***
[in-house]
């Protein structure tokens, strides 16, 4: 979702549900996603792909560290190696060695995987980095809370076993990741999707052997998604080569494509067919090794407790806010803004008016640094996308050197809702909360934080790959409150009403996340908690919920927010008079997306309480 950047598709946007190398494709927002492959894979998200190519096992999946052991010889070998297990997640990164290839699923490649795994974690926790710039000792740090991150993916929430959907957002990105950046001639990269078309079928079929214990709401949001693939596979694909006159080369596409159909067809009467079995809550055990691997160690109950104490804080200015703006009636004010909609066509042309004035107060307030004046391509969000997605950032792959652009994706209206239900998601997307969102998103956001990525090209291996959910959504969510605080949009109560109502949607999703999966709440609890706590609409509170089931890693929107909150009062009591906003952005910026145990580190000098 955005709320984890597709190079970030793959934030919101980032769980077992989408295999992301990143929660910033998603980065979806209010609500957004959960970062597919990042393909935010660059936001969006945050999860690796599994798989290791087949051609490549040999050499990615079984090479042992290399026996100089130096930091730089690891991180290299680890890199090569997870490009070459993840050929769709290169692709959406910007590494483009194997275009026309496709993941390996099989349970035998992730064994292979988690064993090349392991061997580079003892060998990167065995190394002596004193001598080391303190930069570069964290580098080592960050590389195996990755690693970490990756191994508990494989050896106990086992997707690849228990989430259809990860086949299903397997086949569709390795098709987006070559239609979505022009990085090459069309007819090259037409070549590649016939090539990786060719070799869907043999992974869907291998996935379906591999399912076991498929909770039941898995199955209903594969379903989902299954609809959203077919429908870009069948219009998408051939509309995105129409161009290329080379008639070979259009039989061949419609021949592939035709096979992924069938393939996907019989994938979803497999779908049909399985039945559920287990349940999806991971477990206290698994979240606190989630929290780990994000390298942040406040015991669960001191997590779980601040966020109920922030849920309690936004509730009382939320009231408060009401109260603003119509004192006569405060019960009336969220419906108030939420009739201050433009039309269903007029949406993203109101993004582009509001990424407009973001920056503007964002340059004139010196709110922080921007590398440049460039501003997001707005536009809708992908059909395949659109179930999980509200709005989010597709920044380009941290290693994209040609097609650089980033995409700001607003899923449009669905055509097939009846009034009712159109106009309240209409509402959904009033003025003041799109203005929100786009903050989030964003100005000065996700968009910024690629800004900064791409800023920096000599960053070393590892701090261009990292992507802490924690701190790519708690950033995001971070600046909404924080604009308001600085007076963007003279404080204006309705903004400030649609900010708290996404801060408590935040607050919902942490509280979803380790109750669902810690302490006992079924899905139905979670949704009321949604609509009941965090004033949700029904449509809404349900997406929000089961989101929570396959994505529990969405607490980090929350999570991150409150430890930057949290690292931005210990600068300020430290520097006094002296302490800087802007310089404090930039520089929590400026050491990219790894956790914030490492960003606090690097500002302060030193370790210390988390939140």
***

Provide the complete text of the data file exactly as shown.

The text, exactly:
[in-house]
């Protein structure tokens, strides 16, 4: 979702549900996603792909560290190696060695995987980095809370076993990741999707052997998604080569494509067919090794407790806010803004008016640094996308050197809702909360934080790959409150009403996340908690919920927010008079997306309480 950047598709946007190398494709927002492959894979998200190519096992999946052991010889070998297990997640990164290839699923490649795994974690926790710039000792740090991150993916929430959907957002990105950046001639990269078309079928079929214990709401949001693939596979694909006159080369596409159909067809009467079995809550055990691997160690109950104490804080200015703006009636004010909609066509042309004035107060307030004046391509969000997605950032792959652009994706209206239900998601997307969102998103956001990525090209291996959910959504969510605080949009109560109502949607999703999966709440609890706590609409509170089931890693929107909150009062009591906003952005910026145990580190000098 955005709320984890597709190079970030793959934030919101980032769980077992989408295999992301990143929660910033998603980065979806209010609500957004959960970062597919990042393909935010660059936001969006945050999860690796599994798989290791087949051609490549040999050499990615079984090479042992290399026996100089130096930091730089690891991180290299680890890199090569997870490009070459993840050929769709290169692709959406910007590494483009194997275009026309496709993941390996099989349970035998992730064994292979988690064993090349392991061997580079003892060998990167065995190394002596004193001598080391303190930069570069964290580098080592960050590389195996990755690693970490990756191994508990494989050896106990086992997707690849228990989430259809990860086949299903397997086949569709390795098709987006070559239609979505022009990085090459069309007819090259037409070549590649016939090539990786060719070799869907043999992974869907291998996935379906591999399912076991498929909770039941898995199955209903594969379903989902299954609809959203077919429908870009069948219009998408051939509309995105129409161009290329080379008639070979259009039989061949419609021949592939035709096979992924069938393939996907019989994938979803497999779908049909399985039945559920287990349940999806991971477990206290698994979240606190989630929290780990994000390298942040406040015991669960001191997590779980601040966020109920922030849920309690936004509730009382939320009231408060009401109260603003119509004192006569405060019960009336969220419906108030939420009739201050433009039309269903007029949406993203109101993004582009509001990424407009973001920056503007964002340059004139010196709110922080921007590398440049460039501003997001707005536009809708992908059909395949659109179930999980509200709005989010597709920044380009941290290693994209040609097609650089980033995409700001607003899923449009669905055509097939009846009034009712159109106009309240209409509402959904009033003025003041799109203005929100786009903050989030964003100005000065996700968009910024690629800004900064791409800023920096000599960053070393590892701090261009990292992507802490924690701190790519708690950033995001971070600046909404924080604009308001600085007076963007003279404080204006309705903004400030649609900010708290996404801060408590935040607050919902942490509280979803380790109750669902810690302490006992079924899905139905979670949704009321949604609509009941965090004033949700029904449509809404349900997406929000089961989101929570396959994505529990969405607490980090929350999570991150409150430890930057949290690292931005210990600068300020430290520097006094002296302490800087802007310089404090930039520089929590400026050491990219790894956790914030490492960003606090690097500002302060030193370790210390988390939140």